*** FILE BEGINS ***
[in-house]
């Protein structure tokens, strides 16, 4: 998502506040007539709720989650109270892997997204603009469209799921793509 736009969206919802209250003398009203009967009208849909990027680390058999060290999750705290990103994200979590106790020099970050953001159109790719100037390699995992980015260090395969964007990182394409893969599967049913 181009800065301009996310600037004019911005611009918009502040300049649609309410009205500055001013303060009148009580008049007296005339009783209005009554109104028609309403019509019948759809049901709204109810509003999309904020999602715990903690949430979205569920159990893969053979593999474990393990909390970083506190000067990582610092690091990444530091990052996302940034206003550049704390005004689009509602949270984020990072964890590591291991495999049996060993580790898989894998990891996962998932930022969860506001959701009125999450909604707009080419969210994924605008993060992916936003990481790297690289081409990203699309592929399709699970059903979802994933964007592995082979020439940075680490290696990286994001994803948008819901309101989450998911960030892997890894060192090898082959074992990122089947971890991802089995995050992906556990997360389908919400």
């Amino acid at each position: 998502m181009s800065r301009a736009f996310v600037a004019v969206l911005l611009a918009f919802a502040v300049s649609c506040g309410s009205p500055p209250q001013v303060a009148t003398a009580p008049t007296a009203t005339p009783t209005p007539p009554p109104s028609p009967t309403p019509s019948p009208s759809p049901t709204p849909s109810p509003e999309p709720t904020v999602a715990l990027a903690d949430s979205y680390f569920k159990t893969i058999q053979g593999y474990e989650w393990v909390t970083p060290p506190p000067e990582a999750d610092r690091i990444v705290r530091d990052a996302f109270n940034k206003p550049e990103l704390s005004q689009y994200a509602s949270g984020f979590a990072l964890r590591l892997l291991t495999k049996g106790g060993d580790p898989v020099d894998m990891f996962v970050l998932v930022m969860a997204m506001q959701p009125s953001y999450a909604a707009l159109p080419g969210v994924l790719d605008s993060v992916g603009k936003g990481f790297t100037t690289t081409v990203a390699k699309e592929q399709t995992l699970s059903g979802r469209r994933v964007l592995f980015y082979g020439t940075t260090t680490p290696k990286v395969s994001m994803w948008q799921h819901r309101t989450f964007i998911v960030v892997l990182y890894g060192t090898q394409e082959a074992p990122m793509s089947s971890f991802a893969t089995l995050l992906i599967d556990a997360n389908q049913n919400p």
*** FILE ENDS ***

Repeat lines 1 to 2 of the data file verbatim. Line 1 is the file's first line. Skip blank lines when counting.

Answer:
[in-house]
């Protein structure tokens, strides 16, 4: 998502506040007539709720989650109270892997997204603009469209799921793509 736009969206919802209250003398009203009967009208849909990027680390058999060290999750705290990103994200979590106790020099970050953001159109790719100037390699995992980015260090395969964007990182394409893969599967049913 181009800065301009996310600037004019911005611009918009502040300049649609309410009205500055001013303060009148009580008049007296005339009783209005009554109104028609309403019509019948759809049901709204109810509003999309904020999602715990903690949430979205569920159990893969053979593999474990393990909390970083506190000067990582610092690091990444530091990052996302940034206003550049704390005004689009509602949270984020990072964890590591291991495999049996060993580790898989894998990891996962998932930022969860506001959701009125999450909604707009080419969210994924605008993060992916936003990481790297690289081409990203699309592929399709699970059903979802994933964007592995082979020439940075680490290696990286994001994803948008819901309101989450998911960030892997890894060192090898082959074992990122089947971890991802089995995050992906556990997360389908919400």